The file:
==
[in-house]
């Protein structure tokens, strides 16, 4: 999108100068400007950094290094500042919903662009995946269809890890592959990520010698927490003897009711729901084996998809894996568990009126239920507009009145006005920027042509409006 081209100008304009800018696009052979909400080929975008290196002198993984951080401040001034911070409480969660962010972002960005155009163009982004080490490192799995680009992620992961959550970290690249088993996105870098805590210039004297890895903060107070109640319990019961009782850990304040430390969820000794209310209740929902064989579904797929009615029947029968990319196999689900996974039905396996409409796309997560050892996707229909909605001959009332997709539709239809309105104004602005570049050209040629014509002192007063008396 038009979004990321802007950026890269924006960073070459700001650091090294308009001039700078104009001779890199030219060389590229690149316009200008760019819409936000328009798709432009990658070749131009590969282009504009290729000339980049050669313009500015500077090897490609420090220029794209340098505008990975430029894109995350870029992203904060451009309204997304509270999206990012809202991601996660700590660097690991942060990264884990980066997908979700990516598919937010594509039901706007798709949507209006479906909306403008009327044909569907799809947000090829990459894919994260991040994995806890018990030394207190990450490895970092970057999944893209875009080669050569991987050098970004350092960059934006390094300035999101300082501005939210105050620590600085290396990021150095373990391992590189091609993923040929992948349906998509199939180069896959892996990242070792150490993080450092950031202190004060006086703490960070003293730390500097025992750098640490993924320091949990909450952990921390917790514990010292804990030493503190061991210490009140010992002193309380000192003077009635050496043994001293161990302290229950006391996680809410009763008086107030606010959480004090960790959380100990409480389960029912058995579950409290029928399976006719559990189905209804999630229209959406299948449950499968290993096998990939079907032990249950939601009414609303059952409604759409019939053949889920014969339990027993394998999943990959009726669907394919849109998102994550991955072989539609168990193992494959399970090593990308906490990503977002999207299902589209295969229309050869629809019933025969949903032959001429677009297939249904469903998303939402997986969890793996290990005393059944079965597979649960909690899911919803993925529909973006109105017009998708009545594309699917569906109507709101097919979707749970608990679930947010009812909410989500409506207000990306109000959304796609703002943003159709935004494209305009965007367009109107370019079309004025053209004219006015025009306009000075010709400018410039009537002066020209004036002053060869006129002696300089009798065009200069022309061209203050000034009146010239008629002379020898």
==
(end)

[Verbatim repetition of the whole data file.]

[in-house]
């Protein structure tokens, strides 16, 4: 999108100068400007950094290094500042919903662009995946269809890890592959990520010698927490003897009711729901084996998809894996568990009126239920507009009145006005920027042509409006 081209100008304009800018696009052979909400080929975008290196002198993984951080401040001034911070409480969660962010972002960005155009163009982004080490490192799995680009992620992961959550970290690249088993996105870098805590210039004297890895903060107070109640319990019961009782850990304040430390969820000794209310209740929902064989579904797929009615029947029968990319196999689900996974039905396996409409796309997560050892996707229909909605001959009332997709539709239809309105104004602005570049050209040629014509002192007063008396 038009979004990321802007950026890269924006960073070459700001650091090294308009001039700078104009001779890199030219060389590229690149316009200008760019819409936000328009798709432009990658070749131009590969282009504009290729000339980049050669313009500015500077090897490609420090220029794209340098505008990975430029894109995350870029992203904060451009309204997304509270999206990012809202991601996660700590660097690991942060990264884990980066997908979700990516598919937010594509039901706007798709949507209006479906909306403008009327044909569907799809947000090829990459894919994260991040994995806890018990030394207190990450490895970092970057999944893209875009080669050569991987050098970004350092960059934006390094300035999101300082501005939210105050620590600085290396990021150095373990391992590189091609993923040929992948349906998509199939180069896959892996990242070792150490993080450092950031202190004060006086703490960070003293730390500097025992750098640490993924320091949990909450952990921390917790514990010292804990030493503190061991210490009140010992002193309380000192003077009635050496043994001293161990302290229950006391996680809410009763008086107030606010959480004090960790959380100990409480389960029912058995579950409290029928399976006719559990189905209804999630229209959406299948449950499968290993096998990939079907032990249950939601009414609303059952409604759409019939053949889920014969339990027993394998999943990959009726669907394919849109998102994550991955072989539609168990193992494959399970090593990308906490990503977002999207299902589209295969229309050869629809019933025969949903032959001429677009297939249904469903998303939402997986969890793996290990005393059944079965597979649960909690899911919803993925529909973006109105017009998708009545594309699917569906109507709101097919979707749970608990679930947010009812909410989500409506207000990306109000959304796609703002943003159709935004494209305009965007367009109107370019079309004025053209004219006015025009306009000075010709400018410039009537002066020209004036002053060869006129002696300089009798065009200069022309061209203050000034009146010239008629002379020898």